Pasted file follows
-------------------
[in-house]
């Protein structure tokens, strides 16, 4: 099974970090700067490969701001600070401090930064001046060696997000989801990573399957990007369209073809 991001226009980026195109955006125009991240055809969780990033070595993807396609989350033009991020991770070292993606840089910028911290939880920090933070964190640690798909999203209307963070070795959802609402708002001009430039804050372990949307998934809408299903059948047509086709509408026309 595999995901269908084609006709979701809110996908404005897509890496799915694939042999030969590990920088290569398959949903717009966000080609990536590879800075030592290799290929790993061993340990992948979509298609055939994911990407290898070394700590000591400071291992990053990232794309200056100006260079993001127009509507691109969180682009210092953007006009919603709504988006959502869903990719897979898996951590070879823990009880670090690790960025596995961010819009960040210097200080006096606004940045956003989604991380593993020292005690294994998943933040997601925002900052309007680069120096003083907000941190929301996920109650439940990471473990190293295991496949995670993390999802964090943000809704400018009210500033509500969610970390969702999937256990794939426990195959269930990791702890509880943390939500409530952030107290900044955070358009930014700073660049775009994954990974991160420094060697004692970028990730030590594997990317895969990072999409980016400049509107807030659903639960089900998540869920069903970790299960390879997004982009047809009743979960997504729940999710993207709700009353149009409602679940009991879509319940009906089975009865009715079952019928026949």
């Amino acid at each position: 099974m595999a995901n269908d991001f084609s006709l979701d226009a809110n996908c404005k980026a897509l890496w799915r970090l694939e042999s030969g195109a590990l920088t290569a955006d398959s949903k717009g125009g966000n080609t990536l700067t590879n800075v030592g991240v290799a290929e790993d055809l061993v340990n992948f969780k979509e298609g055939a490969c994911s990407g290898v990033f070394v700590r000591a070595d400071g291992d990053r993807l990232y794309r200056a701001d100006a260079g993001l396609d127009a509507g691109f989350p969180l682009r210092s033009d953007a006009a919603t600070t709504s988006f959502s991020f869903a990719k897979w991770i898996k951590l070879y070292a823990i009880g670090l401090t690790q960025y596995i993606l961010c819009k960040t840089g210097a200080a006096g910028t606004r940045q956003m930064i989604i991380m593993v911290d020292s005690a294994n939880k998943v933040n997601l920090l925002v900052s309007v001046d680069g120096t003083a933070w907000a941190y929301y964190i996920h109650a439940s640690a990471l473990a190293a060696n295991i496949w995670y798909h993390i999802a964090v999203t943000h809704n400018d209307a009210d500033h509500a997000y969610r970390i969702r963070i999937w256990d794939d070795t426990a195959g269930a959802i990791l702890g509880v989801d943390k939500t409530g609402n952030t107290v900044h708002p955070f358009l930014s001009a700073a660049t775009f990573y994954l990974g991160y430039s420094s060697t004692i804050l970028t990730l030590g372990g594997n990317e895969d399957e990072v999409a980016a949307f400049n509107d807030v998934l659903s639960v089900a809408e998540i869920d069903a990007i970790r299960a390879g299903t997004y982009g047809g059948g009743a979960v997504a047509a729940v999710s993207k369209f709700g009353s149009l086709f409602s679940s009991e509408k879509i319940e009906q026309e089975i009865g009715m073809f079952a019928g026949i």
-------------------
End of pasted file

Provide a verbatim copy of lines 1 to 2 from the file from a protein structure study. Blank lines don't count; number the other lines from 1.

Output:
[in-house]
């Protein structure tokens, strides 16, 4: 099974970090700067490969701001600070401090930064001046060696997000989801990573399957990007369209073809 991001226009980026195109955006125009991240055809969780990033070595993807396609989350033009991020991770070292993606840089910028911290939880920090933070964190640690798909999203209307963070070795959802609402708002001009430039804050372990949307998934809408299903059948047509086709509408026309 595999995901269908084609006709979701809110996908404005897509890496799915694939042999030969590990920088290569398959949903717009966000080609990536590879800075030592290799290929790993061993340990992948979509298609055939994911990407290898070394700590000591400071291992990053990232794309200056100006260079993001127009509507691109969180682009210092953007006009919603709504988006959502869903990719897979898996951590070879823990009880670090690790960025596995961010819009960040210097200080006096606004940045956003989604991380593993020292005690294994998943933040997601925002900052309007680069120096003083907000941190929301996920109650439940990471473990190293295991496949995670993390999802964090943000809704400018009210500033509500969610970390969702999937256990794939426990195959269930990791702890509880943390939500409530952030107290900044955070358009930014700073660049775009994954990974991160420094060697004692970028990730030590594997990317895969990072999409980016400049509107807030659903639960089900998540869920069903970790299960390879997004982009047809009743979960997504729940999710993207709700009353149009409602679940009991879509319940009906089975009865009715079952019928026949």